To remove, chassis '10 from carrier 13;. as for work at the test bench, the chassis locking means 4.0 (Figs. 3, 4 and 5.), Whenincluded, must be swung so that its extension 41' swings out of the space-betweenthe inturned'lower flange of' chassis 10' andflthe carrier 13. With extension 41 out ofthis space, chassis It? can be tilted upwardly from thefront sothat reduced extensions 42 of the, front cross-piece 43 (Fig. 3) of carrier 13 no longer fits into notches in chassis 10. Chassis 10 can be removed from carrier 13 by pulling on it by means of the handles 23 and the resulting outward motion. efiects separation of connectors 31a, 31b, disengagement of keys 22 of lock actuators 21 from. lock members 25, and withdrawal of the chassis withmount 14, until the chassis 10' is deliber I ately lifited and pulled out of carrier 13. There is. no
possibility of an accidental movement of chassis locking means 40 allowing av delicate and. expensive chassis to fall or slide outof the rack, to be damagedby impact with afiooror deck. Theremoval must be by a lifting force capable of' supporting the chassis weight. When the weight of-the equipment on the. chassis is sufiiciently great to precludeaccidental dislodgmennthe locking means 40 may'beomitted.
Carrier 13- remains locked in-its outer position (Fig. 6) until the chassis 10, or its replacement,is.mounted thereon, whereupon handles 23. can be rotated to disengage extensions26 from lock, members 27 anclthe carrier andchassis can be, returned to their inner position. Concurrently with mounting of chassis lfluponcarrier 13, the connectors. 31a and 31b reestablish electrical circuits returning chassis 10 to operable condition inthe system.
Asthe chassisis lowered. onto the carrier 13, the inturned lower. edge ofchassis 10 engages the latch extension 41 forcingthe latchto move about its off-center pivot; upon continued lowering, theinturned edge passes below 4. the extension 41 whereupon the latch swings to position (Fig. 3). between. carriage. and the. inturnedledge to lock the chassis to carrier 13.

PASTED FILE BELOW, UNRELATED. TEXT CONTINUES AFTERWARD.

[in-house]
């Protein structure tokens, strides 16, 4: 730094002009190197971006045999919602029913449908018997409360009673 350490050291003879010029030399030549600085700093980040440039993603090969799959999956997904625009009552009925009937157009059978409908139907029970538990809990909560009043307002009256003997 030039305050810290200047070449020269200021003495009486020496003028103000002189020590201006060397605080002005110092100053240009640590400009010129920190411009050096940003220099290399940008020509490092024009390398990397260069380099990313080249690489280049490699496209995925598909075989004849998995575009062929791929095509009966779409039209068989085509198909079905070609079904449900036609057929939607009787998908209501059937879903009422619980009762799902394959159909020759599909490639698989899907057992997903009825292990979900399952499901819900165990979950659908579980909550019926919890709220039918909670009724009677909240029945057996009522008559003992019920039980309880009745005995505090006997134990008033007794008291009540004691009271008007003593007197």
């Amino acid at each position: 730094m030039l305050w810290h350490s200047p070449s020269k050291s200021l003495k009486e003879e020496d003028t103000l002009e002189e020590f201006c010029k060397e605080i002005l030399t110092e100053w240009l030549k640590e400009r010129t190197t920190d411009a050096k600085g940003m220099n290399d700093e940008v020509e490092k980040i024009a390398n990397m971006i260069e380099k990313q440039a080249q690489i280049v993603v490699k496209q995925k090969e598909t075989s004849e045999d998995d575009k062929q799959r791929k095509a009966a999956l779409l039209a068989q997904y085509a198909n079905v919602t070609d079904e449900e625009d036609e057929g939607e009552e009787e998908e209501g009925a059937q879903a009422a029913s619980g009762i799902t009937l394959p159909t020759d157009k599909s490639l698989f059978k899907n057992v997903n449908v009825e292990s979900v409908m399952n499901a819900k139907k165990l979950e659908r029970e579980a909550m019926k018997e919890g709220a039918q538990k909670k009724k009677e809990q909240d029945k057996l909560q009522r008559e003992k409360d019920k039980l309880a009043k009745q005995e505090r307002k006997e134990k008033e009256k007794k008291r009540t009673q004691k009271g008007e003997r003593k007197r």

It shall be understood that changes in and modifications of the aforesaid exemplary embodiment of the invention may be. made within. the scope of the. appended claims. a
What is claimed is:
1. In a mounting rack for chassis-type subcomponents of a system, chassis mounting meanspermitting movement of a chassis out of the rack for inspection while operably connected: to the: system and for disconnection and removal from the. rack and: for locking the chassis in each position, comprising a carrier for said chassis, a. mount for saidcarrier'having a movable membersupportiugsaid carrier and a. member fixedly'mounted on the rack. in which fined member. the movable; member rolls: to provide formovement of said: carrier inand; out of said rack, a first. lock member fixedly mounted on said rack, second lock member fixedly mounted on. saidv rack, a movable lock member on said carrier adapted to. engage. said first loci: member whenthecarrier is atits inner position and to engagetsaid second lock'member when the car-- rier is at its outer position and having spring biasing meansto produce angular motion into engagement with said secondllock member andout of engagement withsaid first lock member,and winch-actuatoronsaid chassis adapted to couple with said movable lock member upon placement of said chassis upon said carrier, thereby to rotatesaid movable lock member to disengage the. movable lock member from the second. lock member when the carrier is at its: outer position and to rotate the movable lock member between disengagement and engagementwith the first lock member when: the carrier is at its-inner position.
2. An arrangement for mounting the chassis-of electrical equipment in a rack comprising a chassis-carrier slidably supported'for movement to aninner position Within.
the rack and to an outer position for which the chassis isclear of the rack, a first locking meansattached to the rack and having anopening at the rear endof the rack; a secondlocking means comprising structure attached tothe rack and extending from said opening to the front end of the rack, a latch which is rotatably mountedatthe rear of said carrier and which has an extension for engaging the front endof saitlstructure tolock thecarrierin its-said outer position and which is guided by said structure to said opening as said carrier ismoved to its said inner position,
and a latch-actuator rotatably mounted on said chassis projecting through the front panel thereof and extending to the rear-of said chassis detachably to engage said latch, rotation of said actuator in one direction releasing said latch extension from the front end of said structure of the second'locking means to permit movement of the chassis and carrier to saidinner position whereas rotation of said actuator in the reverse direction effects locking engagement of said latch extension with said first locking means to lock said chassis and carrier in said inner position;
References Cited inthe file of this patent UNITED. STATES PATENTS OTHER REFERENCES Electronic Engineering, January 1950, pages 27-31. (-Copyin Div, 51,)